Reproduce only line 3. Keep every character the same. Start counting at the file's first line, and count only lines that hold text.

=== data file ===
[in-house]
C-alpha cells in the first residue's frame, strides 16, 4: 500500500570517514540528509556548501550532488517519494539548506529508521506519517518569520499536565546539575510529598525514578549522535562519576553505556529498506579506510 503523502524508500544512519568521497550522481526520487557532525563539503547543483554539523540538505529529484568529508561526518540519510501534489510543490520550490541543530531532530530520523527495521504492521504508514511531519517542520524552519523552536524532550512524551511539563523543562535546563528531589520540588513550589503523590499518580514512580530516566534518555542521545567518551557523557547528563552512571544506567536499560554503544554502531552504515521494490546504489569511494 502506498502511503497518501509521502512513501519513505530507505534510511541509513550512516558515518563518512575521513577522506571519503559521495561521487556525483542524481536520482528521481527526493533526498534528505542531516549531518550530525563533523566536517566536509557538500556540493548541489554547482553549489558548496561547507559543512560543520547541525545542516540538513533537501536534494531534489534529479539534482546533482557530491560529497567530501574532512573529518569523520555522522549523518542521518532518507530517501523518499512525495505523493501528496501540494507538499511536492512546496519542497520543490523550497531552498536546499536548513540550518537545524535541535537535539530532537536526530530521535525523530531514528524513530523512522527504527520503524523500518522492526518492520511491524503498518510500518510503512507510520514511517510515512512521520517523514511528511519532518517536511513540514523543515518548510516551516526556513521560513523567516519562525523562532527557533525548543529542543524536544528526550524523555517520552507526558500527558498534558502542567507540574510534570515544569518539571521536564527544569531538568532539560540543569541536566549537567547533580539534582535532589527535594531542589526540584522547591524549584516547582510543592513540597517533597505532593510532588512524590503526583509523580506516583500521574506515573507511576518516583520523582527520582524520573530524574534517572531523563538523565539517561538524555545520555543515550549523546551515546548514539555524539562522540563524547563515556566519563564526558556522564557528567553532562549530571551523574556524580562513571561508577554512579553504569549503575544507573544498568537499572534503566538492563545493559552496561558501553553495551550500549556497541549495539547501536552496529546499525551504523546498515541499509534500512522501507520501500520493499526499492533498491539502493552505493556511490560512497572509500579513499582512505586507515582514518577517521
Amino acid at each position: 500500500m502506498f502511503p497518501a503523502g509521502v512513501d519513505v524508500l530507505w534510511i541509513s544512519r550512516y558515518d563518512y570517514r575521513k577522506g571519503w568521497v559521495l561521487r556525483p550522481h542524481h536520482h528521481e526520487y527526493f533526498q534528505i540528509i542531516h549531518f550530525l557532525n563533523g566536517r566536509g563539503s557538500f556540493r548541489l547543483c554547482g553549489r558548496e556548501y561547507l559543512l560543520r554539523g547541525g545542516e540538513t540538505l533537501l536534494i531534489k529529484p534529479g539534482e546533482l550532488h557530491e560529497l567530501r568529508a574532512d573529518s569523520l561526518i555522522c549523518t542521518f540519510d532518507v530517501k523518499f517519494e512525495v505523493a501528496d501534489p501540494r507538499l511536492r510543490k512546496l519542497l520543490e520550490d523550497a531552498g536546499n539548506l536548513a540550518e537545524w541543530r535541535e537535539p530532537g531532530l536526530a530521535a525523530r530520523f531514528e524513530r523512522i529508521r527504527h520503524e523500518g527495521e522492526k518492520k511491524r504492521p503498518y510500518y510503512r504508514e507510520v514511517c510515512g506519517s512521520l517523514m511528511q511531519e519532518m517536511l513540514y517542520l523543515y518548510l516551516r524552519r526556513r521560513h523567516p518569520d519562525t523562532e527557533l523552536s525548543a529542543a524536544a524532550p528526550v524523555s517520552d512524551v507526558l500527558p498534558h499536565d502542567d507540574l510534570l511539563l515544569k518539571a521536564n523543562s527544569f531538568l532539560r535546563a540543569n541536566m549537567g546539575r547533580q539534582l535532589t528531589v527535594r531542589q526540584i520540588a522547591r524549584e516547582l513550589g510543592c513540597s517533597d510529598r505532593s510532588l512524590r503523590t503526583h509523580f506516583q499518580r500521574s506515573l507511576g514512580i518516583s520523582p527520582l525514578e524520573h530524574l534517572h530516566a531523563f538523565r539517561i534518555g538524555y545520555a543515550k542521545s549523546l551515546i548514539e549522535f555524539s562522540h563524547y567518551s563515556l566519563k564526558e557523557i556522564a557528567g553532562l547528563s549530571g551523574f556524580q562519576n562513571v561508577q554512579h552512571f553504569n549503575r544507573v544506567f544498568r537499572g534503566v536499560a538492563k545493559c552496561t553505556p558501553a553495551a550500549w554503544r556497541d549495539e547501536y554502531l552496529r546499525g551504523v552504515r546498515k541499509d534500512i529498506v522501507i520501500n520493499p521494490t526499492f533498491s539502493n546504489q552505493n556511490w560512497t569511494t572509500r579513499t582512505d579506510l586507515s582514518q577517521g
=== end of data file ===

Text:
Amino acid at each position: 500500500m502506498f502511503p497518501a503523502g509521502v512513501d519513505v524508500l530507505w534510511i541509513s544512519r550512516y558515518d563518512y570517514r575521513k577522506g571519503w568521497v559521495l561521487r556525483p550522481h542524481h536520482h528521481e526520487y527526493f533526498q534528505i540528509i542531516h549531518f550530525l557532525n563533523g566536517r566536509g563539503s557538500f556540493r548541489l547543483c554547482g553549489r558548496e556548501y561547507l559543512l560543520r554539523g547541525g545542516e540538513t540538505l533537501l536534494i531534489k529529484p534529479g539534482e546533482l550532488h557530491e560529497l567530501r568529508a574532512d573529518s569523520l561526518i555522522c549523518t542521518f540519510d532518507v530517501k523518499f517519494e512525495v505523493a501528496d501534489p501540494r507538499l511536492r510543490k512546496l519542497l520543490e520550490d523550497a531552498g536546499n539548506l536548513a540550518e537545524w541543530r535541535e537535539p530532537g531532530l536526530a530521535a525523530r530520523f531514528e524513530r523512522i529508521r527504527h520503524e523500518g527495521e522492526k518492520k511491524r504492521p503498518y510500518y510503512r504508514e507510520v514511517c510515512g506519517s512521520l517523514m511528511q511531519e519532518m517536511l513540514y517542520l523543515y518548510l516551516r524552519r526556513r521560513h523567516p518569520d519562525t523562532e527557533l523552536s525548543a529542543a524536544a524532550p528526550v524523555s517520552d512524551v507526558l500527558p498534558h499536565d502542567d507540574l510534570l511539563l515544569k518539571a521536564n523543562s527544569f531538568l532539560r535546563a540543569n541536566m549537567g546539575r547533580q539534582l535532589t528531589v527535594r531542589q526540584i520540588a522547591r524549584e516547582l513550589g510543592c513540597s517533597d510529598r505532593s510532588l512524590r503523590t503526583h509523580f506516583q499518580r500521574s506515573l507511576g514512580i518516583s520523582p527520582l525514578e524520573h530524574l534517572h530516566a531523563f538523565r539517561i534518555g538524555y545520555a543515550k542521545s549523546l551515546i548514539e549522535f555524539s562522540h563524547y567518551s563515556l566519563k564526558e557523557i556522564a557528567g553532562l547528563s549530571g551523574f556524580q562519576n562513571v561508577q554512579h552512571f553504569n549503575r544507573v544506567f544498568r537499572g534503566v536499560a538492563k545493559c552496561t553505556p558501553a553495551a550500549w554503544r556497541d549495539e547501536y554502531l552496529r546499525g551504523v552504515r546498515k541499509d534500512i529498506v522501507i520501500n520493499p521494490t526499492f533498491s539502493n546504489q552505493n556511490w560512497t569511494t572509500r579513499t582512505d579506510l586507515s582514518q577517521g